Pollinators require two essentialGarden front yard by Matthew Shepherd components in their habitat: somewhere to nest and flowers from which to gather nectar and pollen. Native plants are undoubtedly the best source of food for pollinators, because plants and their pollinators have coevolved. Many varieties of garden plants are also good for these important insects.

In many landscapes, flowers have been pushed to the margins, surviving on roadsides and field edges, as well as in wild areas and gardens. Providing patches of flowers is one thing we can do to improve the environment for pollinators. Creating foraging habitat not only helps the bees, butterflies and flies that pollinate these plants, but also results in beautiful, appealing landscapes.

3 things you can do to enhance pollinators in your garden!

By implementing the changes below, you’re on your way to protect pollinators and their habitats. Consider joining our Bring Back the Pollinators campaign. Sign the Bring Back the Pollinators pledge now!

Provide a range of native flowers. Native flowering plants that bloom throughout the growing season enrich the landscape visually and provide food and nesting! Find a plant list for your region.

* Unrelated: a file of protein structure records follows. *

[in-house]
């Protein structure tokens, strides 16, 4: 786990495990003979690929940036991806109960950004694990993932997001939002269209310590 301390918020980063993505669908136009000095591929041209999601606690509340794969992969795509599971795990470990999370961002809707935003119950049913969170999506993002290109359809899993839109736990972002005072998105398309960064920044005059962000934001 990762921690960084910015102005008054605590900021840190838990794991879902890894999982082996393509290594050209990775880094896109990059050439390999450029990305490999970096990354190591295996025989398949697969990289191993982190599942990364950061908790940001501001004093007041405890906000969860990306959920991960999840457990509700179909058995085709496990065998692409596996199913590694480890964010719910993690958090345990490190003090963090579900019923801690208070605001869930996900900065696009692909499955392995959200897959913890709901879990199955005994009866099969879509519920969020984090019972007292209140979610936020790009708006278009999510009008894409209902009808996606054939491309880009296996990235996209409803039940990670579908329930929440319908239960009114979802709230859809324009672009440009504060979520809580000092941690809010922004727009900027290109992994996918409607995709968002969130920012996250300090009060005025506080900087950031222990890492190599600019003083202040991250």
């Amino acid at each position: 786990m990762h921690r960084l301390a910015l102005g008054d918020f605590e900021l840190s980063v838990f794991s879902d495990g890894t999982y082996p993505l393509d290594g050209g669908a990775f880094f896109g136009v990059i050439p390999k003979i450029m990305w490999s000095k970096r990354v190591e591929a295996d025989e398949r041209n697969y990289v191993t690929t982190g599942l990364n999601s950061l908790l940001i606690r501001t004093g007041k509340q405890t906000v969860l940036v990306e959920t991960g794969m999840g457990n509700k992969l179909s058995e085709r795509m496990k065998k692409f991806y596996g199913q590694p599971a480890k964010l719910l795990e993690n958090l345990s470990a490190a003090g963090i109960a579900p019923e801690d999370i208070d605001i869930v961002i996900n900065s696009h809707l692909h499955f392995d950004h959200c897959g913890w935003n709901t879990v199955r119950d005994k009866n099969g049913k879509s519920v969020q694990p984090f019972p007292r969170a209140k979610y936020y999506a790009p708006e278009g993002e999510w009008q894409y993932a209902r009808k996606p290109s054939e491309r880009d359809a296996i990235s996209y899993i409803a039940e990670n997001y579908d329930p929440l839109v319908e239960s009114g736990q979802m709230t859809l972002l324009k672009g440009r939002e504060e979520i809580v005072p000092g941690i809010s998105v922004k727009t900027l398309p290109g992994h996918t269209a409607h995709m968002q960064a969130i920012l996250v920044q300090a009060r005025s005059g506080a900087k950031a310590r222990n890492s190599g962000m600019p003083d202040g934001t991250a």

Create nest sites. Creating nesting sites for native bees is essential. To learn more about different nesting options, and which ones will easily incorporate into your landscape.
Avoid using pesticides. Pesticides reduce available nectar and pollen sources in the garden. To learn more about making informed pesticide choices,



Million Pollinator Garden Challenge

The Million Pollinator Garden Challenge is a nationwide call to action to preserve and create gardens and landscapes that help revive the health of bees, butterflies, birds, bats, and other pollinators across America. Join the campaign to register a million public and private gardens and landscapes to support pollinators! You can register your garden by Read more …

Special thanks to: http://www.xerces.org/pollinator-conservation/gardens/